in all seriousness, i think some good points were made. why not sign up for an early season track day with your 7 and see how you like it. if it's definitely for you then get a 250 and go for it. buy a used one, there are plenty around cheap. no sense getting a track bike that needs 1000 miles of break in.

and yes, sell your bike privately. you should get a decent price in spring when everyone breaks out of their cabin fever.

if the tracks not for you then keep the 7 and save your pennies for the daytona.

just my $0.02

scott :)
 

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Take what Andy said, and what Emrah said, smash 'em together, and you've got the perfect reply.

Take the ZR-7 to the track a time or two and see if you like it. If you do, then you will definitely want separate bikes for the track and your daily ride. Bang the hell out of the former; dazzle and delight onlookers with the latter. :D
 

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The new ZX6-R is in fact a 636cc. Ineligible for World Supersports but seemingly a much better road bike.

I think the 600cc prices will drop a bit when the used 636 ers hit the market in 6-12mths time, like 916/996 Ducs, 900/919 'blades etc.

I can't see myself taking a 250cc Ninja track racing tho'. Don't you guys have Suzuki RGV's over there? Doohan, Corser, Gobert etc were all Oz 250cc Production Racing champions on RGV's or TZR's. Those 2-strokes hammer and over here there are a zillion around the USD2000 mark. And they are much cheaper to repair if you miss a flat upshift :D

:)
 

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Discussion Starter #9
I'm telling you, it's sad. Sad that this is what keeps me awake at night. I hate my job, my relationship is falling apart, but I lie in bed and think only about motorcycles.

Yeah, I think I'll boot the ZX6R choice. I was seriously contemplating it for a few days, but it has passed. The Daytona quickly filled the void back up.

I know I want to race. I can grind out the pegs and lift the rear tire off the ground of my ZR-7 on the street. I don't need to push it any farther on the track, and end up wiping myself out. I fully expect to get my *** kicked on the 250, but I will learn the basics with it. Get good on that, then I'll get something with some displacement.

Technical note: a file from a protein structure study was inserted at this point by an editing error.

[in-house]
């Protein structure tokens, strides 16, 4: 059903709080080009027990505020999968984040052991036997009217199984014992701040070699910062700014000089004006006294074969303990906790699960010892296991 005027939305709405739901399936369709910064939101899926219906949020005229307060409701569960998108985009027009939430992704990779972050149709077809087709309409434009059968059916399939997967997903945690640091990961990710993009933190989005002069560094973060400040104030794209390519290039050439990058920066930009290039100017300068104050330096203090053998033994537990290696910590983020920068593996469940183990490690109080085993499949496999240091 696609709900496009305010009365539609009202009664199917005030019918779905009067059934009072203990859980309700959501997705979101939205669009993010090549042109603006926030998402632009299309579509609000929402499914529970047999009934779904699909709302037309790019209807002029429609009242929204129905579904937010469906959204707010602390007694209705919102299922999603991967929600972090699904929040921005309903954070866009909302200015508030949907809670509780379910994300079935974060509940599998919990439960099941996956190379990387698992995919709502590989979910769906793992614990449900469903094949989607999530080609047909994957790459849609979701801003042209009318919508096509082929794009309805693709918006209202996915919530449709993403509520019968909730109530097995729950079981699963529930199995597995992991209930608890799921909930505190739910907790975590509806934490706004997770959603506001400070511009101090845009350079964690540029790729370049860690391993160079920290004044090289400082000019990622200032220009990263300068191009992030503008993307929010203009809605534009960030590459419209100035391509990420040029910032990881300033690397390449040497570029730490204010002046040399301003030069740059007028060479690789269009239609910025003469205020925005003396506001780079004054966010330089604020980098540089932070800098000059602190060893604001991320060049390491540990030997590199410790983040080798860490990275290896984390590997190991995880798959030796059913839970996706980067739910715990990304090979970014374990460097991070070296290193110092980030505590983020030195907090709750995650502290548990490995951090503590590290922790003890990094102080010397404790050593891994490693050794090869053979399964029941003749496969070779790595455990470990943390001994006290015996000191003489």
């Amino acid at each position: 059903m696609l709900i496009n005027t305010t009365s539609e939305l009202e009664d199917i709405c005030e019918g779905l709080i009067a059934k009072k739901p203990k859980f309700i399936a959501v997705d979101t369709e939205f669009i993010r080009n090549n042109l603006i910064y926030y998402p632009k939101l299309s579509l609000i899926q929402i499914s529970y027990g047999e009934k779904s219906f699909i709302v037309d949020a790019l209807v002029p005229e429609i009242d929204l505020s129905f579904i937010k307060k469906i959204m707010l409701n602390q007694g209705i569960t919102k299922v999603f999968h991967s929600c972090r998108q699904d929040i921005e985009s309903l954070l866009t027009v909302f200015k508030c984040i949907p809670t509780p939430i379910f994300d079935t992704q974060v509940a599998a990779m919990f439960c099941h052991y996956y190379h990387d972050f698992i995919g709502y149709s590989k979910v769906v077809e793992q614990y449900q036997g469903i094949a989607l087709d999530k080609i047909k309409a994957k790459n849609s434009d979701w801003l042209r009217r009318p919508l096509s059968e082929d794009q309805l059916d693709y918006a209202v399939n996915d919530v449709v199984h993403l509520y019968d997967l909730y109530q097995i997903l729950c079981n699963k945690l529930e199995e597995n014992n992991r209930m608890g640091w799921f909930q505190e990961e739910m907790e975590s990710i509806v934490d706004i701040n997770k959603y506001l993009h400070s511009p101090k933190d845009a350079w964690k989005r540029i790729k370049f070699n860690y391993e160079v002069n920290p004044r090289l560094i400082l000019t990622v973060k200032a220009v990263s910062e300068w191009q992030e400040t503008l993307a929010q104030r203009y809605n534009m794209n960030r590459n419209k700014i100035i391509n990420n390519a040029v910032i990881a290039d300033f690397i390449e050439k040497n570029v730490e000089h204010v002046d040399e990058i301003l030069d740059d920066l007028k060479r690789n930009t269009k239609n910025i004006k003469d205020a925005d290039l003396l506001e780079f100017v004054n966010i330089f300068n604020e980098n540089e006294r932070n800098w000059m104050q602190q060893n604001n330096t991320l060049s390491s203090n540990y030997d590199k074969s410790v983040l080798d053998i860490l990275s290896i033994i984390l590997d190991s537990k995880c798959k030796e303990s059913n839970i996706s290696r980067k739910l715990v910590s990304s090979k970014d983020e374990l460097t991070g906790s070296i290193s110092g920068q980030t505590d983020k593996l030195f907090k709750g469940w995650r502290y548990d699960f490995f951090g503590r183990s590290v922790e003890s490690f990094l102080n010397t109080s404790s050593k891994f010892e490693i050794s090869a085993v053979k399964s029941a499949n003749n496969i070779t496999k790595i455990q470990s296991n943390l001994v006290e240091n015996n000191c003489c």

titomike, the ZX6R over here in the states is still 600cc. They didn't bring the 636 here just so they could still legally race it. Also, RGV's are a pain in the *** to find over here. Believe me, I've been looking. And when you do find one, they are expensive as all hell. FZR400's are also good, light trackbikes, but it's hard to find one in good shape, as they've been out of production for so long (in the US, anyway).
 

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Triple said:
I hate my job, my relationship is falling apart, but I lie in bed and think only about motorcycles.
isn't that what motorcycles are for? it seems every time my relationshsip comes undone i get a new bike. job sucks? that's why you use your bike to commute. a 20 minute ride can erase a lot of that.

scott :)
 

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Do what I did - keep the ZR-7S for commuting and buy a ZX-9R for real riding!
 

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Discussion Starter #12
I've given the ZX-9R some thought, but from what I've read and heard it's not much of a track bike. It's pretty much in the same league (performance-wise) as the Daytona, and because I can buy the 955i for the same price (through my super-secret source ;)) and because I like the looks of the Trumpet better, that will be my liter bike.

The big Kaw 9 sure is comfy, though. I spent a few minutes in the saddle of one while I was at the dealer, and it was a nice fit. It felt gargantuan after sitting on the EX250, though.
 

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Looking cool is everything!

If racing is what you want to do, then buy an RC51. That is probably the purest racing bike on the market right now for the price. Plus, it is really fast!